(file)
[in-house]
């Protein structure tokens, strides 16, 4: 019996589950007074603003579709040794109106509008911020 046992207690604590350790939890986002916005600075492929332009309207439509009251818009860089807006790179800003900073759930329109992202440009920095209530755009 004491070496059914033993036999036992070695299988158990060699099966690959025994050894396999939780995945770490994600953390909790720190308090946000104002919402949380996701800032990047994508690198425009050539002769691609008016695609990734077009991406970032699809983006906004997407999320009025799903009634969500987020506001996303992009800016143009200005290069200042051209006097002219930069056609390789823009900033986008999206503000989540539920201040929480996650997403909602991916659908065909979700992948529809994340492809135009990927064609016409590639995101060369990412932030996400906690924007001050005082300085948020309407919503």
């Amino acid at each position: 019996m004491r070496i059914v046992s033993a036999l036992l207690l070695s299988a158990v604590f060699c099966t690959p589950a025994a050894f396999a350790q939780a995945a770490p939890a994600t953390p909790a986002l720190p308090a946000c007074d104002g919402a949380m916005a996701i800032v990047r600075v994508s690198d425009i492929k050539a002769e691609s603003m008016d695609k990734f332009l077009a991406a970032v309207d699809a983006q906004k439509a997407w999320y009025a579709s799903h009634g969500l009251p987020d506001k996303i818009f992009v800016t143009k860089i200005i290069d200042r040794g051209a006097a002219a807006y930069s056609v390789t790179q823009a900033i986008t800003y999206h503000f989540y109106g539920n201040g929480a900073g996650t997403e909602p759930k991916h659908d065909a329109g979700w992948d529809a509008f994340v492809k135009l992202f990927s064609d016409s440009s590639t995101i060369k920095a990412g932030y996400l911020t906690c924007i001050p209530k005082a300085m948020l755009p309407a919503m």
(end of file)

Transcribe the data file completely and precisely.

[in-house]
């Protein structure tokens, strides 16, 4: 019996589950007074603003579709040794109106509008911020 046992207690604590350790939890986002916005600075492929332009309207439509009251818009860089807006790179800003900073759930329109992202440009920095209530755009 004491070496059914033993036999036992070695299988158990060699099966690959025994050894396999939780995945770490994600953390909790720190308090946000104002919402949380996701800032990047994508690198425009050539002769691609008016695609990734077009991406970032699809983006906004997407999320009025799903009634969500987020506001996303992009800016143009200005290069200042051209006097002219930069056609390789823009900033986008999206503000989540539920201040929480996650997403909602991916659908065909979700992948529809994340492809135009990927064609016409590639995101060369990412932030996400906690924007001050005082300085948020309407919503």
């Amino acid at each position: 019996m004491r070496i059914v046992s033993a036999l036992l207690l070695s299988a158990v604590f060699c099966t690959p589950a025994a050894f396999a350790q939780a995945a770490p939890a994600t953390p909790a986002l720190p308090a946000c007074d104002g919402a949380m916005a996701i800032v990047r600075v994508s690198d425009i492929k050539a002769e691609s603003m008016d695609k990734f332009l077009a991406a970032v309207d699809a983006q906004k439509a997407w999320y009025a579709s799903h009634g969500l009251p987020d506001k996303i818009f992009v800016t143009k860089i200005i290069d200042r040794g051209a006097a002219a807006y930069s056609v390789t790179q823009a900033i986008t800003y999206h503000f989540y109106g539920n201040g929480a900073g996650t997403e909602p759930k991916h659908d065909a329109g979700w992948d529809a509008f994340v492809k135009l992202f990927s064609d016409s440009s590639t995101i060369k920095a990412g932030y996400l911020t906690c924007i001050p209530k005082a300085m948020l755009p309407a919503m």